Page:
Why Julia Gillard can't win when it comes to fashion
Whether she wears glasses or contacts, local designers or international ones, Julia Gillard can't win. Former Vogue editor Kirstie Clements discusses Julia Gillard's election makeover and explains why she owes it to Australia to look elegant and stately at all times.
There has been much press about PM Julia Gillard's style in the past week or so, as the mainstream media put her under more scrutiny than they ever would a man in her position.
Just as Hillary Clinton's spectacles attracted a great deal of attention, so too Julia.
I love the new glasses on both of them. They just happen to be two women who look even better wearing frames it suits their respective gravitas.
Ms Gillard's look has indeed changed over recent weeks; she appears to have lost weight, and her sleekly-groomed hair is slightly longer and a shade darker (thank you Tim) and the combination is flattering.
Ms Gillard, like all female politicians, favours a tailored jacket and the whip smart black and white Michael Kors choice for her National Press Club address was a winner.
But high profile women, especially our politicians are held to constant, and I think unfair, accountability for their fashion choices.
Too designer or too pricey and they could be considered profligate and out of touch with the average woman.
Something too pretty or too feminine, then they are accused of being flighty, or flirty.
If they take the safe route and opt for boxy and masculine (to blend in with the men) they are then criticised as style-challenged and frumpy.
Ms Gillard's Kors jacket was neat and slimming and of course she was immediately taken to task for the fact that it was not an Australian designer. She can't win.
She is probably someone who never spent a great deal of money on, or even cared about fashion, but now she is expected to.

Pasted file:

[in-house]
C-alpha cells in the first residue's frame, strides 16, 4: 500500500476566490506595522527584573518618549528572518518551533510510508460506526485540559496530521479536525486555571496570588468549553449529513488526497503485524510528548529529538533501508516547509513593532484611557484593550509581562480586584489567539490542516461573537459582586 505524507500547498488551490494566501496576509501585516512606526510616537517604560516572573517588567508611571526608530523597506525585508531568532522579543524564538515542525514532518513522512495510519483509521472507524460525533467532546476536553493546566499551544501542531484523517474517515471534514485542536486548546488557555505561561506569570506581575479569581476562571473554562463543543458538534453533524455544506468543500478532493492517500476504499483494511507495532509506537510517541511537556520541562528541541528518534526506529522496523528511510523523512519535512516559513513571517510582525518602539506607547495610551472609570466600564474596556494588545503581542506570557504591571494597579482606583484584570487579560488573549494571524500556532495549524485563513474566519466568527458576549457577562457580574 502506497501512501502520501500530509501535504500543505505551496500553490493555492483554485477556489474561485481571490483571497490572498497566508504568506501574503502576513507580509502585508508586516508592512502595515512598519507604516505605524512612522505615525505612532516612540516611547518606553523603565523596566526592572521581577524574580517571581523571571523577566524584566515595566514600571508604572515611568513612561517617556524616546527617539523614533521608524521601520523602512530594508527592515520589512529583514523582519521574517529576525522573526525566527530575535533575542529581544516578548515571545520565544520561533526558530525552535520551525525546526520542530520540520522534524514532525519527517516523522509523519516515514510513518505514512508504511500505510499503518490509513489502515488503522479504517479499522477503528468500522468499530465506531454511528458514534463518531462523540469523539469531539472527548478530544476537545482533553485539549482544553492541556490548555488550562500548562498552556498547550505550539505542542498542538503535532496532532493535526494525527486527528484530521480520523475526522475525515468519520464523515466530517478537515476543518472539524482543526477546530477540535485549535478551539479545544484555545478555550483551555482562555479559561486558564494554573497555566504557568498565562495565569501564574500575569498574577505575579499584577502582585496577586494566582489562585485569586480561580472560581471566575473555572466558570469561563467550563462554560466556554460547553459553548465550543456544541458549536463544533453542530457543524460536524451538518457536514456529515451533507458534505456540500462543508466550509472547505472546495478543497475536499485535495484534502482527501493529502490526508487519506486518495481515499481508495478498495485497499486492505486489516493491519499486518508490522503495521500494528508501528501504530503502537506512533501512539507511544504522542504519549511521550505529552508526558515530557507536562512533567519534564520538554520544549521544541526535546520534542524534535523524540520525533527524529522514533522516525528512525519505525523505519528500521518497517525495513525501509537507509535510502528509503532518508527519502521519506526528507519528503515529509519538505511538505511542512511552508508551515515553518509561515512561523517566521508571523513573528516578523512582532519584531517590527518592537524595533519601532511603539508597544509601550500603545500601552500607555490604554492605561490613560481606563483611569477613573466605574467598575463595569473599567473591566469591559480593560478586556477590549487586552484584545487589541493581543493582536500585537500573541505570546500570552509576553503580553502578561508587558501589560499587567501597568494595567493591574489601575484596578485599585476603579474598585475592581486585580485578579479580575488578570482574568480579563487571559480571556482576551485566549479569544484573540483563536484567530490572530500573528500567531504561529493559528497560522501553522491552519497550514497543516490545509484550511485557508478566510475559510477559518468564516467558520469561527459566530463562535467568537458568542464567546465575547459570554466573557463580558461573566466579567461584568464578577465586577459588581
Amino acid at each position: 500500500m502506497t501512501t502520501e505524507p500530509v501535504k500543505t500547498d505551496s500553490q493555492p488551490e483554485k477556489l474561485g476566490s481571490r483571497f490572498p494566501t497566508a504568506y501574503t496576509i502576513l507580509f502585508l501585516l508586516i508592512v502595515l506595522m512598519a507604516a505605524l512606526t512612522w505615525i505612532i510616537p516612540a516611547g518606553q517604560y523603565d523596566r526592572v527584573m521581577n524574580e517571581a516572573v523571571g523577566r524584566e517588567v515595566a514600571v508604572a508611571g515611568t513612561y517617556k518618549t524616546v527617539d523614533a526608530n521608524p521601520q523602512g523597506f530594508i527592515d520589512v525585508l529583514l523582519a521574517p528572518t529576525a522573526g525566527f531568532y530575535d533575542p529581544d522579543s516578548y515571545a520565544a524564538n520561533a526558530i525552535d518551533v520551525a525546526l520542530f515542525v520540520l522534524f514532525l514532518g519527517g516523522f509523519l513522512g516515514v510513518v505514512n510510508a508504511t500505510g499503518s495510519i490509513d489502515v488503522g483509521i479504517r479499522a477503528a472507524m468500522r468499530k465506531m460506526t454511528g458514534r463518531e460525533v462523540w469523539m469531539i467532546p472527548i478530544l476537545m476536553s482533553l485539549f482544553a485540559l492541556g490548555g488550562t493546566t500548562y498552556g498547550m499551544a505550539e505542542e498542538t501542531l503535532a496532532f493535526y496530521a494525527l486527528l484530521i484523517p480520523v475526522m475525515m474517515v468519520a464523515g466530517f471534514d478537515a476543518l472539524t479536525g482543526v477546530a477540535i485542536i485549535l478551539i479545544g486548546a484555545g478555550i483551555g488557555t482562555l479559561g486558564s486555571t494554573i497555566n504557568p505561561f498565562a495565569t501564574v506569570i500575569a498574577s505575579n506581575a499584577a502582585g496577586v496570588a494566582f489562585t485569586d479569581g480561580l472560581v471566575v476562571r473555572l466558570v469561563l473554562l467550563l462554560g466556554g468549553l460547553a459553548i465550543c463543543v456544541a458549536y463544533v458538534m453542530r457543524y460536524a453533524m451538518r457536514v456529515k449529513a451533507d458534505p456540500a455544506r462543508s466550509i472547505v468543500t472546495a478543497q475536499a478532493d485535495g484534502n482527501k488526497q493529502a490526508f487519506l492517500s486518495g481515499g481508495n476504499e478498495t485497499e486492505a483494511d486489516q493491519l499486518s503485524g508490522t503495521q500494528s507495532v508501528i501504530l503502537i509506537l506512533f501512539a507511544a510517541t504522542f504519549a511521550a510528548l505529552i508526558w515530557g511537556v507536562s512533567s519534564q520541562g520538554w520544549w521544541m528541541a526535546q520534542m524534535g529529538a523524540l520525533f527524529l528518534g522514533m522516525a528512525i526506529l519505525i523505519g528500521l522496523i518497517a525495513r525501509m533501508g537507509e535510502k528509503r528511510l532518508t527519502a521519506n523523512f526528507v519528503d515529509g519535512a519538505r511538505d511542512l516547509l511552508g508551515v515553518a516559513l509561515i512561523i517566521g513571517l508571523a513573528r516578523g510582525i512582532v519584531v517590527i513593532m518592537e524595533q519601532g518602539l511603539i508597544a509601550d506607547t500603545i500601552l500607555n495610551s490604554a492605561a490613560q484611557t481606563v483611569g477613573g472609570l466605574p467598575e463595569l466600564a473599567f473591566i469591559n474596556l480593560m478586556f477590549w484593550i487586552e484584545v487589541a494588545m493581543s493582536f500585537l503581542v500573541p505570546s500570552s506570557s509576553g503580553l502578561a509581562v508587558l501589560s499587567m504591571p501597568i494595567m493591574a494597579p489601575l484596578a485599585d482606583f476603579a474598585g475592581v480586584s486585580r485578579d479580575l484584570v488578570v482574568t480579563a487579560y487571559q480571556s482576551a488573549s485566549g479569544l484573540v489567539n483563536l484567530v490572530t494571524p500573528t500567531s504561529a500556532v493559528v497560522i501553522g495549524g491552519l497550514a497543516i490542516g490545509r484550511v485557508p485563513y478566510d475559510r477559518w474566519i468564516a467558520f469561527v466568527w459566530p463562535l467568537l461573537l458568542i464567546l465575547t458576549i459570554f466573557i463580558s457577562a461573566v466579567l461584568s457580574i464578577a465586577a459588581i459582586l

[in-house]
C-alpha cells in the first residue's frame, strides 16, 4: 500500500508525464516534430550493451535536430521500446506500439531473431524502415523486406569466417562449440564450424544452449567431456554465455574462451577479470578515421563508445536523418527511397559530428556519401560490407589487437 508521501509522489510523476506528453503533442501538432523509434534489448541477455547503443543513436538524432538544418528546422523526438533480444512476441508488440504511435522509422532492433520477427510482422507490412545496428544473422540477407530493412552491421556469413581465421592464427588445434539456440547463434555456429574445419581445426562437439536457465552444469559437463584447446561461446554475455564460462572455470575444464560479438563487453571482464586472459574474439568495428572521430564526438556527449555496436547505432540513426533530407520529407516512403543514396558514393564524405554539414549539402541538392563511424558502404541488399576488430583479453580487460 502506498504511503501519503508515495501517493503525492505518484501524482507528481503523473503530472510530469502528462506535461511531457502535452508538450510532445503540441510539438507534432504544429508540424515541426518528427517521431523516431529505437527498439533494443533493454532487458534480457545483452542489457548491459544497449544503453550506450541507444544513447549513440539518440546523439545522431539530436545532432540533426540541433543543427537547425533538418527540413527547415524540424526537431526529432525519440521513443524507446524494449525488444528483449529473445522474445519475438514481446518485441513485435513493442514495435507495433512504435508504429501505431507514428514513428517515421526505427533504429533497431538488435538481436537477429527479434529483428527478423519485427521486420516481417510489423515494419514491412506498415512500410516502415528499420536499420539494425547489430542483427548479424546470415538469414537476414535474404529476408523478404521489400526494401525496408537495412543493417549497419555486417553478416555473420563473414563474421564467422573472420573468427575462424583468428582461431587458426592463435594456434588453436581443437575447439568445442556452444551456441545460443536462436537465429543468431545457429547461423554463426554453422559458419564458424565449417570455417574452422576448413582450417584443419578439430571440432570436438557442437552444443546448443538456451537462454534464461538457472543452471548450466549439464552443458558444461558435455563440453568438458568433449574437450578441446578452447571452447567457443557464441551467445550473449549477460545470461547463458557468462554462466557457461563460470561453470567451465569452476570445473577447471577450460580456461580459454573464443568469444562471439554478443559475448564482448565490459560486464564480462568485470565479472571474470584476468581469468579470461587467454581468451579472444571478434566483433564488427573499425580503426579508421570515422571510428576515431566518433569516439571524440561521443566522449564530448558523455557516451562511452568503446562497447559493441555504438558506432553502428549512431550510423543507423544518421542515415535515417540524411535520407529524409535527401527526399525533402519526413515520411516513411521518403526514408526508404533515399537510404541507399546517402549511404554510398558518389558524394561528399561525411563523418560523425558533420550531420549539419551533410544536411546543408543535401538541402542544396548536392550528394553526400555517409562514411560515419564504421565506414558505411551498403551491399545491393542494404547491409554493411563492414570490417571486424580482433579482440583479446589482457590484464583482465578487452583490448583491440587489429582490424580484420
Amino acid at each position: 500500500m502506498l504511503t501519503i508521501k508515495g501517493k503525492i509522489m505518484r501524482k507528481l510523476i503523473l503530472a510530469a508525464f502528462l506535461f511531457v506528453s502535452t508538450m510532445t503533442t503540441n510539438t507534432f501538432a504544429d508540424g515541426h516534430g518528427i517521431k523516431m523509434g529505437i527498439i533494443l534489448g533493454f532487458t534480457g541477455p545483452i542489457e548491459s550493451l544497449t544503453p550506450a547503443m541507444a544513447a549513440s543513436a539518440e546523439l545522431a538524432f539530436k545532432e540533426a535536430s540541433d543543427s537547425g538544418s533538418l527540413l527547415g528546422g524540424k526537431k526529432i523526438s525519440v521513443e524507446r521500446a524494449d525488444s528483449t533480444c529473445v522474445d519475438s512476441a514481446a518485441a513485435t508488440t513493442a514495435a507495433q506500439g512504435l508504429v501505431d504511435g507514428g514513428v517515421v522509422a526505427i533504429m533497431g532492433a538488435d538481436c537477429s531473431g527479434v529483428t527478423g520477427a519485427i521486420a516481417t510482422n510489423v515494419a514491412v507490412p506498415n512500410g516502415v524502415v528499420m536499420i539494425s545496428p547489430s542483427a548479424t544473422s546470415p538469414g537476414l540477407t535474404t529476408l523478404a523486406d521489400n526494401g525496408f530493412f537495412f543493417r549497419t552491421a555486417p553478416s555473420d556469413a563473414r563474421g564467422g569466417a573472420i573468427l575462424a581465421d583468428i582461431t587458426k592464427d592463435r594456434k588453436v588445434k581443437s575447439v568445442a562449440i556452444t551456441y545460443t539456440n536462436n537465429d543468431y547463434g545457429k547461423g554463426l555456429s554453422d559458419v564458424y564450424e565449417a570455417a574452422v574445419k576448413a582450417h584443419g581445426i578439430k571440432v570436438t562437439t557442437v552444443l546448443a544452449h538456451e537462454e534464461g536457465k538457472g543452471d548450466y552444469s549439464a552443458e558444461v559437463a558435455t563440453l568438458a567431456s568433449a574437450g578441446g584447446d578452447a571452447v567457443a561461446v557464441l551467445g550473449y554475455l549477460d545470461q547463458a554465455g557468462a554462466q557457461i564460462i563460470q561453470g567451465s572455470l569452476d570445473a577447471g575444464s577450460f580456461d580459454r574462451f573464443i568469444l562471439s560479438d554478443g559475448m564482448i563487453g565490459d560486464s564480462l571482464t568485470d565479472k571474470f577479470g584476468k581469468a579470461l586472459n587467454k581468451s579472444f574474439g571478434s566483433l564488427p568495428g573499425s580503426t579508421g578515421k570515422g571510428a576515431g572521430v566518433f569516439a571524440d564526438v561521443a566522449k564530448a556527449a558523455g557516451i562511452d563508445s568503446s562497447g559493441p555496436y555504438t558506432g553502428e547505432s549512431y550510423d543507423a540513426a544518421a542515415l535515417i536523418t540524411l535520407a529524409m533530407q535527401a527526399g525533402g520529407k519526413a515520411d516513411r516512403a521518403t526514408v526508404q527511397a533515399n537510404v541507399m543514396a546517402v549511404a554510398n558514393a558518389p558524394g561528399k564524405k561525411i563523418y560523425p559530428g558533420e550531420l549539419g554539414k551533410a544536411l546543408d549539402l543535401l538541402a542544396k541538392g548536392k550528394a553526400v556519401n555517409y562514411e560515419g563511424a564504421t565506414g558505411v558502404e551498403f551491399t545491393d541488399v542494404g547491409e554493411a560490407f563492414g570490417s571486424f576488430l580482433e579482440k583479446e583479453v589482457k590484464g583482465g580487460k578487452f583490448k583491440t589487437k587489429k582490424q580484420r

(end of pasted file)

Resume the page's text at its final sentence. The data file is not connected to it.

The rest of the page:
For all we know, she bought the Kors jacket on sale during a quick shopping spree whilst she was overseas.
Jackets by Australian designers are not especially cheap, and she is unable to accept a discount or gifts.
Sarah Palin learnt the hard way when the Republican Party image team spent far too much on the charge card for a new campaign wardrobe for her. The media went to town and Sarah went back to shopping at the outlets.
The PM does support Australian designers (I've clocked her wearing both Carla Zampatti and Perri Cutten). And she even shops like we do full price retail.
I once had a conversation with her about the lack of service in one of our top department stores.
She mentioned to me that if the sales assistant had showed some initiative and brought her more options she would have bought a lot more, because she doesn't have a lot of spare time to shop.
I believe that, like all of us, the PM should be able to shop where she likes, and mix it up, both high and low price labels, international and Australian.
As our Prime Minister, Ms Gillard represents Australia on a world stage, and there is a necessary expectation that she look elegant and stately.
I don't want to see her in a cardigan or an Ellery mini skirt. A Michael Kors jacket made her look the part, where a Zara one may not necessarily.
Like Barack Obama coming down the steps from Air Force One in that heavenly navy overcoat, she is holding up her end of the bargain.